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RUTH SUNDERLAND: In league with the private equity buyout boys

RUTH SUNDERLAND: Unscrupulous private equity practitioners would have far less opportunity to get rich at our expense were it not for their greedy, lazy or naïve accomplices

  • Private equity expanded in the early noughties – at that time, there were attempts to hold the industry to account
  • Then the financial crisis struck, and the task was abandoned – we need to finish the job
  • Large investors are increasingly preoccupied with ‘ESG’ issues such as climate change – this should include piratical private equity that is wreaking harm

The campaign in this newspaper against ruthless private equity has focused on the activity of predatory buyout barons, but they are not the only ones to blame. 

Other culprits in the pandemic plundering include venal boards of directors and the short-sighted City shareholders who roll over and sell out. The lure of the private equity pound is often overwhelming. 

A takeover – by any bidder, not just private equity – triggers incentive payouts at the top. The prospect of up to eight-figure payouts can play havoc with objectivity on whether accepting a deal is right. 

Money talks: The prospect of up to eight-figure payouts can play havoc with objectivity on whether accepting a deal is right 

Even at a mutual, where the interests of members are meant to be paramount, boards can behave in questionable ways. 

Management at mutual insurer LV= has been savaged by an all-party parliamentary group for lack of transparency over why they accepted a £530m bid from US private equity group Bain. Inexplicably, the board spurned an offer from Royal London that would have preserved its mutual status. The directors are not in line for direct pecuniary rewards as the £530m is to be shared among members. But they might well receive higher pay and bonuses if they are kept in post by the new owners – and a big golden goodbye beckons if not. 

We are all affected by this deal because losing one of the few remaining large mutual insurers reduces choice and could result in higher premiums for policyholders. 

City institutions that love to present themselves as responsible long-term investors have been all-too-ready to grasp at private equity bids. 

This is despite the fact values have been depressed in the pandemic and these supposedly good stewards might be sacrificing bigger profits down the line for the sake of a bundle of cash now.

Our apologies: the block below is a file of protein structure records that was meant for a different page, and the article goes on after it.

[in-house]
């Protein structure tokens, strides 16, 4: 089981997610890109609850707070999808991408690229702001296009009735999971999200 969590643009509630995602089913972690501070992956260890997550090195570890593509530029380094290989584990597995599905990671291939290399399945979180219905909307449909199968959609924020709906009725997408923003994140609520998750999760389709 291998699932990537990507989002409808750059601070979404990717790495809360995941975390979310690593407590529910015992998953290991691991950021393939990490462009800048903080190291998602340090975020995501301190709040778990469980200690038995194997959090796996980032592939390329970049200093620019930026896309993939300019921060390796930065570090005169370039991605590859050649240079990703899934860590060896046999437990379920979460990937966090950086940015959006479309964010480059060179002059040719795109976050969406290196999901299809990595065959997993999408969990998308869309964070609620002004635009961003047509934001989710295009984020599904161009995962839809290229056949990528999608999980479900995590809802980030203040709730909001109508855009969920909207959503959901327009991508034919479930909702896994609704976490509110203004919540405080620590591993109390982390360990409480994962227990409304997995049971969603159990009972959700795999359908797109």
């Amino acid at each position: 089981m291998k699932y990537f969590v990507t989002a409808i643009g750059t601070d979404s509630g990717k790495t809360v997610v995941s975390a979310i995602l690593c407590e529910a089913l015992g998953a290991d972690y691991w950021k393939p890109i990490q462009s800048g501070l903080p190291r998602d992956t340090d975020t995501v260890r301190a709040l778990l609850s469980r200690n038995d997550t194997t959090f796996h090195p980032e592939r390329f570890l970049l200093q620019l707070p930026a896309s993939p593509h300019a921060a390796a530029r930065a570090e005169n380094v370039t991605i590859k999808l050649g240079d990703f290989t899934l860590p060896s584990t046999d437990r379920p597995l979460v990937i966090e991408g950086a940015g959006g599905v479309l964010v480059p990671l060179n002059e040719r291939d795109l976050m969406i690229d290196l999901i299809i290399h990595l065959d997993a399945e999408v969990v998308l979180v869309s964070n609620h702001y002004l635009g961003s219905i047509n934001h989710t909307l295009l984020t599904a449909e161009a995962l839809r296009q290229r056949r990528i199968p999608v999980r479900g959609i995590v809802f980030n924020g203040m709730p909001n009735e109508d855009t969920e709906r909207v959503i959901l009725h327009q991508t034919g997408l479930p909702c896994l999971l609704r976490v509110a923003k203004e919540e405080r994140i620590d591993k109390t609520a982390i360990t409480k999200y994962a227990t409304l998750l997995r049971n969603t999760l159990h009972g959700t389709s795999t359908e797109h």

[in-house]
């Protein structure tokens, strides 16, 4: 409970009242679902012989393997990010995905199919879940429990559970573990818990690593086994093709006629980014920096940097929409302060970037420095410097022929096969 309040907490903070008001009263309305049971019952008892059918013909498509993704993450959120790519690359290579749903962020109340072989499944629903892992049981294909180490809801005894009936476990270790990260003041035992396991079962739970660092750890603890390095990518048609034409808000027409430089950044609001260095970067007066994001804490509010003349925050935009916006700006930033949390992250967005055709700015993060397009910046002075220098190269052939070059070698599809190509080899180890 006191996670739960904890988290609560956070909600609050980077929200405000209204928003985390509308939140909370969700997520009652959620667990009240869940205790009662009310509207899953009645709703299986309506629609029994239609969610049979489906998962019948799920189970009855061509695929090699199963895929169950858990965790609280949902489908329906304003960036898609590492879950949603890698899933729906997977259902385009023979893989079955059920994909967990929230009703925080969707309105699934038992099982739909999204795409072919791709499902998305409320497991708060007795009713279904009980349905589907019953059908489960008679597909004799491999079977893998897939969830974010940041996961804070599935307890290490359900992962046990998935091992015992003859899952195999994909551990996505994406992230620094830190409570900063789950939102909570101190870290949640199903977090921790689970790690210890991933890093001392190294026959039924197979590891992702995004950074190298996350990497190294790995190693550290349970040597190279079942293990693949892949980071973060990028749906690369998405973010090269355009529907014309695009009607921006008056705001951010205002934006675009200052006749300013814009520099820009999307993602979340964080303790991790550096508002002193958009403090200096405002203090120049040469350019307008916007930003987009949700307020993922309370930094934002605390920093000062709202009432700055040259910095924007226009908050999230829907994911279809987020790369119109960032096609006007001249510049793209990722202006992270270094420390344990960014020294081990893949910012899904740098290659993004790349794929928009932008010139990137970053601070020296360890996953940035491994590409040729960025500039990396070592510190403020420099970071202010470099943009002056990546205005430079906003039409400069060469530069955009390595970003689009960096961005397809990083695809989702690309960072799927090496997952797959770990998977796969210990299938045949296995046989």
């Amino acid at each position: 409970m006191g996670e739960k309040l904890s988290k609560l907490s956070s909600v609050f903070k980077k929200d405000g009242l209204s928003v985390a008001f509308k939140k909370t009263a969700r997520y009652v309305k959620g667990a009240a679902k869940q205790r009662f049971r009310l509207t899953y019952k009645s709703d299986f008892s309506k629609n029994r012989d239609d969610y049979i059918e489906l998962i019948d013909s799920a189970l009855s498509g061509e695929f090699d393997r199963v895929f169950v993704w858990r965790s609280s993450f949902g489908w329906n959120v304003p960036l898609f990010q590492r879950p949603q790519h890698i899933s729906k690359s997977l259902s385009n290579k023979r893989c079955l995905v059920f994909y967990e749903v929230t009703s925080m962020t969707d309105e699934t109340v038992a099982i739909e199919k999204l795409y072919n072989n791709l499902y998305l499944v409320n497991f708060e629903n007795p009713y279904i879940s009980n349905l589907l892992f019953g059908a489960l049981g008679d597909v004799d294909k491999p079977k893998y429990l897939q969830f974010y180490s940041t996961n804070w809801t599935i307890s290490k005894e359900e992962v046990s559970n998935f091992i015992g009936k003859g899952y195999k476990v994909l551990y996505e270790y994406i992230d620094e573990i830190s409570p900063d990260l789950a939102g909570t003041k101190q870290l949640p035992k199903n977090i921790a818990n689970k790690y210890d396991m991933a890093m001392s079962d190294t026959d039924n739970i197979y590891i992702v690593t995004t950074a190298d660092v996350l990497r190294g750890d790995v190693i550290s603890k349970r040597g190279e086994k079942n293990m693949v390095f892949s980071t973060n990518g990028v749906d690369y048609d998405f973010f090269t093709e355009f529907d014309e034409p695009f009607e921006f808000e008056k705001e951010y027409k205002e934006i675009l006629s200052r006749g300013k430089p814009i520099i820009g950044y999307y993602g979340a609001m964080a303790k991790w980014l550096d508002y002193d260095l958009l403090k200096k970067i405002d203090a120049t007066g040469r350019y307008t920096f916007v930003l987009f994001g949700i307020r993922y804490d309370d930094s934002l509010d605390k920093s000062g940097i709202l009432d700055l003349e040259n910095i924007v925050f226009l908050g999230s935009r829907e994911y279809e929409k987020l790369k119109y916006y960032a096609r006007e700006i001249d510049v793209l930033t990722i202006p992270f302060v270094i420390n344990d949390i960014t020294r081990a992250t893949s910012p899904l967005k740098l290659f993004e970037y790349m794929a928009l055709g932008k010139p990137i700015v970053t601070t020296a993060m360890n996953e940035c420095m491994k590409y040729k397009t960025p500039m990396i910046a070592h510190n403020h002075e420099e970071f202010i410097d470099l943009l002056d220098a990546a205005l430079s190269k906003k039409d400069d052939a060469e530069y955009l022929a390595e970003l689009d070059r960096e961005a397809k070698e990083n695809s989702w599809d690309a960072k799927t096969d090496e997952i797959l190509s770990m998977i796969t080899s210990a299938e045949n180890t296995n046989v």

There has been some protest: leading fund manager M&G has criticised the £2.8billion bid for UDG Healthcare by US private equity house Clayton, Dubilier and Rice as too stingy. Nonetheless, there is concern that UK firms are being sold on the cheap. 

Mainstream City shareholders are also leaving a door open for private equity by failing to take boards to task for underperformance.

Companies can be turned around without the intervention of private equity or activists, and this can be done on public markets. 

It’s just that the big investors are often ineffective in their engagement with boards. Pension funds and other institutional shareholders are in a powerful position to change the behaviour of the buyout boys. They are big investors in private equity funds and could stipulate ethical and financial standards to curb the worst practices, such as loading firms with debt and extracting large dividends on borrowed money. 

Large investors are increasingly preoccupied with ‘ESG’ or environmental, social and governance issues such as climate change. This should include piratical private equity that is wreaking harm. 

They should cast a beady eye on fees. Private equity has come under attack from a group of retired teachers in Ohio, who claim their pension fund is paying high fees for lacklustre returns. Protests like these may well be a taste of things to come. 

Private equity expanded in the early noughties. At that time, there were attempts to hold the industry to account. Then the financial crisis struck, and the task was abandoned. We need to finish the job. Unscrupulous private equity practitioners would have far less opportunity to get rich at our expense were it not for their greedy, lazy or naïve accomplices.   



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